Incorporate a CSR message or encourage attendees to help others by having group volunteering activities to benefit a charity of your choice. For example you could have attendees assemble food baskets for the homeless in the local area or could work together to create a community garden or vegetable patch. Not only will this increase awareness for worthy causes and provide positive event marketing but it makes attendees feel better about themselves and this will transfer to your event.
This involves attendees being strapped inside an inflatable ball and rolled down a hill but can have many variations including adding multiple people, completing an obstacle course while inside or even zorbing on water. They are perfect for outside events and can be used for races or competitions.
Encourage attendees to get in touch with their creative side and incorporate a craft workshop into the event. It can provide them with a souvenir and gives the opportunity to sit down and discuss your brand, product or services with them as they craft, paint or create. It can also gives them a positive note to remember the event by and can help promote mental well being and relieve stress. Ideas could be pom pom making, sock puppets, pinecone animals, colouring or calligraphy.
Credit: The Art Faculty
Offer the option for attendees to contribute to a large scale project, such as creating a mural or other form of display, perhaps a gingerbread city. The project needs to be well chosen to ensure that everyone can play a part and that a realistic amount of time can be dedicated by participants. Think about what happens to the element created after the event is over. Can it be a lasting display, transported and housed within the company office, or is it a temporary installation?
This activity can be adapted depending on your facilities, budget and event size. Incorporating elements like “capture the flag” or getting your team to infiltrate enemy lines can also encourage team work. If you have the outdoor space you can create obstacles, hideouts or higher towers for attendees to use and teammates need to strategize how to achieve the goal.
You can also scale this down as an indoor activity for smaller events. For trade show booths you could create mini games that could include a laser target practice range and scoreboard that attendees can keep returning back to, to check on where they are placed, with prizes for the winners (and of course also driving more attendees to your booth).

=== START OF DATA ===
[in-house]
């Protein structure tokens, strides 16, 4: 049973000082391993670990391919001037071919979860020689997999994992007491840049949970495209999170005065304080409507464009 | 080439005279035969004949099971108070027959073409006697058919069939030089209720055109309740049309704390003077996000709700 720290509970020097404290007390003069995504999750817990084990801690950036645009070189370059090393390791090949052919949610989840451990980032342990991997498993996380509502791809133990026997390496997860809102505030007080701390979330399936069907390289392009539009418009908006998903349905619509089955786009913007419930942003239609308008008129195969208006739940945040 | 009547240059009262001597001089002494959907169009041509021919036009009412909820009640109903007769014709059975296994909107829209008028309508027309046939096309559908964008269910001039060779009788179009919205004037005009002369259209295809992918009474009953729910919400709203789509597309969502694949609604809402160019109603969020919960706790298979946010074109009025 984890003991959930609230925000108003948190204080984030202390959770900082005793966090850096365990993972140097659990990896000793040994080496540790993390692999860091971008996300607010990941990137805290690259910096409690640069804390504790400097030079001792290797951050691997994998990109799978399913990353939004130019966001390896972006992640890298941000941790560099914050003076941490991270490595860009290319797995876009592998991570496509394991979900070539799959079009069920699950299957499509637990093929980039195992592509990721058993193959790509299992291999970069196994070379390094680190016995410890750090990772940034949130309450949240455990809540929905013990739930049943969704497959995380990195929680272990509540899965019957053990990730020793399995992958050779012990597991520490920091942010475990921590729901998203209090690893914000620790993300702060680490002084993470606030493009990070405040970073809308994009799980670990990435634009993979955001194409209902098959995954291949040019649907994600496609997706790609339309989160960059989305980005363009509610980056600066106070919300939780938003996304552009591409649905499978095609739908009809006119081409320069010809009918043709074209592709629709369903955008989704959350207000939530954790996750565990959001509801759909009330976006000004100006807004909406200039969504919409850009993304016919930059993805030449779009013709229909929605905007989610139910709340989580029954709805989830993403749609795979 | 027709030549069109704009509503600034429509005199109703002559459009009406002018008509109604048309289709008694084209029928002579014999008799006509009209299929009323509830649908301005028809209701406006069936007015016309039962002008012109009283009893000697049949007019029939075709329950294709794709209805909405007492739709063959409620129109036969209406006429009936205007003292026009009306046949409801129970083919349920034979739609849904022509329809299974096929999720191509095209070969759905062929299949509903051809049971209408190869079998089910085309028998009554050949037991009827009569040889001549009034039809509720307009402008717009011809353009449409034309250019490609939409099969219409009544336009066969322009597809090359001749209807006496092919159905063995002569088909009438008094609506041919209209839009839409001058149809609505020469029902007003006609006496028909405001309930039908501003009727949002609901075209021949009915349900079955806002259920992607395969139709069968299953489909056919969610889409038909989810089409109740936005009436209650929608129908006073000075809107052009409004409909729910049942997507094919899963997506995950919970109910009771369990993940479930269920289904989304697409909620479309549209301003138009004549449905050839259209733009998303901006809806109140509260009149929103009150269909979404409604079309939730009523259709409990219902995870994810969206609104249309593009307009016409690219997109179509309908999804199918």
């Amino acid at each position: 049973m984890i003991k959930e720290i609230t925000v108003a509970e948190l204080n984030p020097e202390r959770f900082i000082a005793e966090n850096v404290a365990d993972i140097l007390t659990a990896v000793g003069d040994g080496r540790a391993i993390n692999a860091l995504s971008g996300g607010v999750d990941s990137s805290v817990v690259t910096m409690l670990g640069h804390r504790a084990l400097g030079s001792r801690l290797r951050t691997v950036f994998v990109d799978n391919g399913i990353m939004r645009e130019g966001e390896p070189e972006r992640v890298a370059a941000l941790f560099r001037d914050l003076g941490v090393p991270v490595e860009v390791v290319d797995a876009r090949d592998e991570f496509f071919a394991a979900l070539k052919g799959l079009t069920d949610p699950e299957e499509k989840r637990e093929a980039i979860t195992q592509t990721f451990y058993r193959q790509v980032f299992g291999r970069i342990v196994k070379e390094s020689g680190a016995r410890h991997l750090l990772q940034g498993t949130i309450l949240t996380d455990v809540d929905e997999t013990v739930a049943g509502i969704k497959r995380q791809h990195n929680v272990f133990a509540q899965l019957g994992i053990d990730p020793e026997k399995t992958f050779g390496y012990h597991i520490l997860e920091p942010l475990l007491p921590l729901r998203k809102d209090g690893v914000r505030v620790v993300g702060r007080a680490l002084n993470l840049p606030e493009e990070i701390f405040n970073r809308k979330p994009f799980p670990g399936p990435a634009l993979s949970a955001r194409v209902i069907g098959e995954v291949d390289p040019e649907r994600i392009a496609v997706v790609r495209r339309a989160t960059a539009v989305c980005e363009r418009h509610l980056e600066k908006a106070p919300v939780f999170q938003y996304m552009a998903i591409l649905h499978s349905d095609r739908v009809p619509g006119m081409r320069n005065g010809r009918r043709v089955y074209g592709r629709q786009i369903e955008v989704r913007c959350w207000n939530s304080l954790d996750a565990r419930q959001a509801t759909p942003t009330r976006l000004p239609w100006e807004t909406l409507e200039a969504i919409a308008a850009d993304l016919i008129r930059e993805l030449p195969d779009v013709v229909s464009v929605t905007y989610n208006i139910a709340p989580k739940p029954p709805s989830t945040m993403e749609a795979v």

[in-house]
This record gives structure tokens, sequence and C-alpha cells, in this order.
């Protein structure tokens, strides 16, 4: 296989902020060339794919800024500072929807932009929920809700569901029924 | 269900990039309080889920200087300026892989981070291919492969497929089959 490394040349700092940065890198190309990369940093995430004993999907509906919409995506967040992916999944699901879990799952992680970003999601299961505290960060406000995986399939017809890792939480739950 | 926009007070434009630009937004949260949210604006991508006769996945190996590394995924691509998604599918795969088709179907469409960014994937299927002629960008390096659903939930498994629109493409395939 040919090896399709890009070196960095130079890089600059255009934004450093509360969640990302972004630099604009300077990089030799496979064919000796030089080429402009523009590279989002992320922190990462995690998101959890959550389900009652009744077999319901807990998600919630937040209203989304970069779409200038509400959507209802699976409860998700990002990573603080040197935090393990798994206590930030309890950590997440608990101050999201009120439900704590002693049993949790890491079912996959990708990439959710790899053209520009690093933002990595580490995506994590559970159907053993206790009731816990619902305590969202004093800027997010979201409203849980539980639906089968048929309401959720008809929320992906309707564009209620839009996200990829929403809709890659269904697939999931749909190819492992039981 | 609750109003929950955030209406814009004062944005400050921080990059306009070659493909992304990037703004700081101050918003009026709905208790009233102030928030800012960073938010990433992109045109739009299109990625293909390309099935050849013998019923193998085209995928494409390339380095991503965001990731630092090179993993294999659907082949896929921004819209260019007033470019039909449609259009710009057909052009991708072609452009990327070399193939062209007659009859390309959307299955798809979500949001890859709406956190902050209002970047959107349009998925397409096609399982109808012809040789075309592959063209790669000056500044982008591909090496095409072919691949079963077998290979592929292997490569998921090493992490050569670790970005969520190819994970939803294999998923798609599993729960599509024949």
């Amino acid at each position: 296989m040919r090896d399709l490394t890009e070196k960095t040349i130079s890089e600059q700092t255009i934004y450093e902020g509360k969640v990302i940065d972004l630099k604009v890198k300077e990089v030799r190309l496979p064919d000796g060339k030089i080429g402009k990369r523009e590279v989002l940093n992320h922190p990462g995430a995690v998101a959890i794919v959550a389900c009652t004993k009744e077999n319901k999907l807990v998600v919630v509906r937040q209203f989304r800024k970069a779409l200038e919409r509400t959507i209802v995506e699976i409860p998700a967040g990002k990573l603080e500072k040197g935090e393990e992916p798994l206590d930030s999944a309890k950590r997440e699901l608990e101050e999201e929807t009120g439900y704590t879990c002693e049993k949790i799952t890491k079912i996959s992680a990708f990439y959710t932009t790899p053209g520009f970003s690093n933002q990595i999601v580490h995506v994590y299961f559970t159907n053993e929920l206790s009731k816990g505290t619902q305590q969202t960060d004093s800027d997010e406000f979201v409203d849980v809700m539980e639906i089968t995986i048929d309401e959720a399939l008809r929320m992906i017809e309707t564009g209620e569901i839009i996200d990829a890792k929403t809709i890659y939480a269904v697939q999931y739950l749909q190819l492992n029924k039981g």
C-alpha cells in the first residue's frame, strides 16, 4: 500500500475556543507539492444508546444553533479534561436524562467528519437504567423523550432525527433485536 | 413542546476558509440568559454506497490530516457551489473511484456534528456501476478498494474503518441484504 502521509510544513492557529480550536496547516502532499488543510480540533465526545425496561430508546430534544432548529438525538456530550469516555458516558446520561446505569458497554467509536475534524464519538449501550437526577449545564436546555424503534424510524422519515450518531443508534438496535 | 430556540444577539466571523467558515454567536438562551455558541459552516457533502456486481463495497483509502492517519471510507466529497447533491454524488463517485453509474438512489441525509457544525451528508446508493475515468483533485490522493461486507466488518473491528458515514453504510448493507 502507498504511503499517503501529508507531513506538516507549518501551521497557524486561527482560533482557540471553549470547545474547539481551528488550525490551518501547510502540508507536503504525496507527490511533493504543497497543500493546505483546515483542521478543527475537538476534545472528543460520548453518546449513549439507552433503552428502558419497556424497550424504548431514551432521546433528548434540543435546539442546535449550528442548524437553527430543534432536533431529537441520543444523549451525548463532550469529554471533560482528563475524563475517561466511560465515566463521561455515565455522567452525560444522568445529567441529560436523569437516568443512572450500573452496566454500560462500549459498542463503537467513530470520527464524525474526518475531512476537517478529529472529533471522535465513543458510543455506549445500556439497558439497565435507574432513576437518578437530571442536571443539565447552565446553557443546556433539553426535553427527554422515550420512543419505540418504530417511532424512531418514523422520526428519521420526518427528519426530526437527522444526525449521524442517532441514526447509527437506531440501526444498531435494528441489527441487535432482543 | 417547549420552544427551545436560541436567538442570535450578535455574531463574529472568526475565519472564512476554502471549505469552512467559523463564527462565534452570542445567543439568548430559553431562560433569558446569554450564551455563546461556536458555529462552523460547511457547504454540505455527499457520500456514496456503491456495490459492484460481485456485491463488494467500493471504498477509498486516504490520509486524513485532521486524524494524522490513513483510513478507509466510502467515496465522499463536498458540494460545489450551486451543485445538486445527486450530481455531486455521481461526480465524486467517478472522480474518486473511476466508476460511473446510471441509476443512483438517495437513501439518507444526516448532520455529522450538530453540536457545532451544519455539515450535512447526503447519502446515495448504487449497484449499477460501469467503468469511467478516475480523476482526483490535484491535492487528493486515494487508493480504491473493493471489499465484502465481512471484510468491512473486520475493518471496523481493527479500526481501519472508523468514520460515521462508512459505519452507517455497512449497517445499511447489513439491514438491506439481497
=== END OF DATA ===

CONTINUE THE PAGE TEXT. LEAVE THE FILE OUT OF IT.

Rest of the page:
Adult Ball Pit
It is important to remember to add the fun to your participatory event activities because even for corporate or serious events they can allow attendees to feel at ease and therefore networking becomes easier. Fun activities that also give a sense of nostalgia can bring out the inner child – you will be surprised how many executives you find jumping in the ball pit!
Incorporate it into a team building game or activity by hiding things in the ball pit and challenging teams or attendees to find them in the fastest time. You could also extend this into a branding opportunity by not only branding the balls but hiding giant letters spelling out your brand name in the pit and making individuals or teams find and spell out the word!
Incorporate trending event technology into your participatory events by using virtual reality headsets (or provide a cardboard headset they can use their smartphone with) and transport attendees anywhere to play games or enter a virtual world. Virtual sports stations or a virtual theme park could be set up if you haven’t got much space. Attendees can virtually ski or race against other attendees or ride the biggest roller coasters.
Scale up a Scalextric track to accommodate numerous attendees at once and have incentives for winning such as sponsored prizes or vouchers they can use elsewhere in the event. Games that encourage competition tend to do well with attendees and act as icebreakers to get the adrenaline pumping. You could also create a leaderboard, tournament or have an area for people to place their bets on who they think will win so that more attendees can get involved. Having sponsor branded cars would also be a quirky opportunity to include in your sponsorship package.
Credit: Amit Rao
Ultimately, it is important to make activities fun and interesting for your attendees to keep them talking about it, and if you can incorporate a souvenir or memento that will get you extra bonus points (everyone loves free stuff). Don’t forget to look at how you can add a branding or sponsored element to make the most of the activity and maximise social media postings from excited participants at the event.